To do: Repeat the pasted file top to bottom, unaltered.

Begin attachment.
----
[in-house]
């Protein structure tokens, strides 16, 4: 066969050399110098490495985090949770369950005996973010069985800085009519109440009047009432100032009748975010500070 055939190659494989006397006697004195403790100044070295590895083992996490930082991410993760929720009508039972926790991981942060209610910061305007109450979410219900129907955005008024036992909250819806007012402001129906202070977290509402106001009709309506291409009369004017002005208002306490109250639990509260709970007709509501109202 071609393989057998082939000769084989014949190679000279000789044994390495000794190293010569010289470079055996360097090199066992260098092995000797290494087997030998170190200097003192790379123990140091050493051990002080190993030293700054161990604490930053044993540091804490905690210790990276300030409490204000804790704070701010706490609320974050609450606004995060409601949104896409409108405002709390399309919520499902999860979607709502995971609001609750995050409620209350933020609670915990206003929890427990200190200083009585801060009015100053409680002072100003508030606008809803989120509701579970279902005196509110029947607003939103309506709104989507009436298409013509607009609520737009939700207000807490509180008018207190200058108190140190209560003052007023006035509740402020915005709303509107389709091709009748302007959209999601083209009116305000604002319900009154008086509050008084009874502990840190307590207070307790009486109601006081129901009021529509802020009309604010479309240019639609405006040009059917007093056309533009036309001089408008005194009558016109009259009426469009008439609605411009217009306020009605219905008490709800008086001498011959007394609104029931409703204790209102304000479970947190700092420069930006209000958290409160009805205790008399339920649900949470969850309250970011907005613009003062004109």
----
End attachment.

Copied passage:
[in-house]
């Protein structure tokens, strides 16, 4: 066969050399110098490495985090949770369950005996973010069985800085009519109440009047009432100032009748975010500070 055939190659494989006397006697004195403790100044070295590895083992996490930082991410993760929720009508039972926790991981942060209610910061305007109450979410219900129907955005008024036992909250819806007012402001129906202070977290509402106001009709309506291409009369004017002005208002306490109250639990509260709970007709509501109202 071609393989057998082939000769084989014949190679000279000789044994390495000794190293010569010289470079055996360097090199066992260098092995000797290494087997030998170190200097003192790379123990140091050493051990002080190993030293700054161990604490930053044993540091804490905690210790990276300030409490204000804790704070701010706490609320974050609450606004995060409601949104896409409108405002709390399309919520499902999860979607709502995971609001609750995050409620209350933020609670915990206003929890427990200190200083009585801060009015100053409680002072100003508030606008809803989120509701579970279902005196509110029947607003939103309506709104989507009436298409013509607009609520737009939700207000807490509180008018207190200058108190140190209560003052007023006035509740402020915005709303509107389709091709009748302007959209999601083209009116305000604002319900009154008086509050008084009874502990840190307590207070307790009486109601006081129901009021529509802020009309604010479309240019639609405006040009059917007093056309533009036309001089408008005194009558016109009259009426469009008439609605411009217009306020009605219905008490709800008086001498011959007394609104029931409703204790209102304000479970947190700092420069930006209000958290409160009805205790008399339920649900949470969850309250970011907005613009003062004109």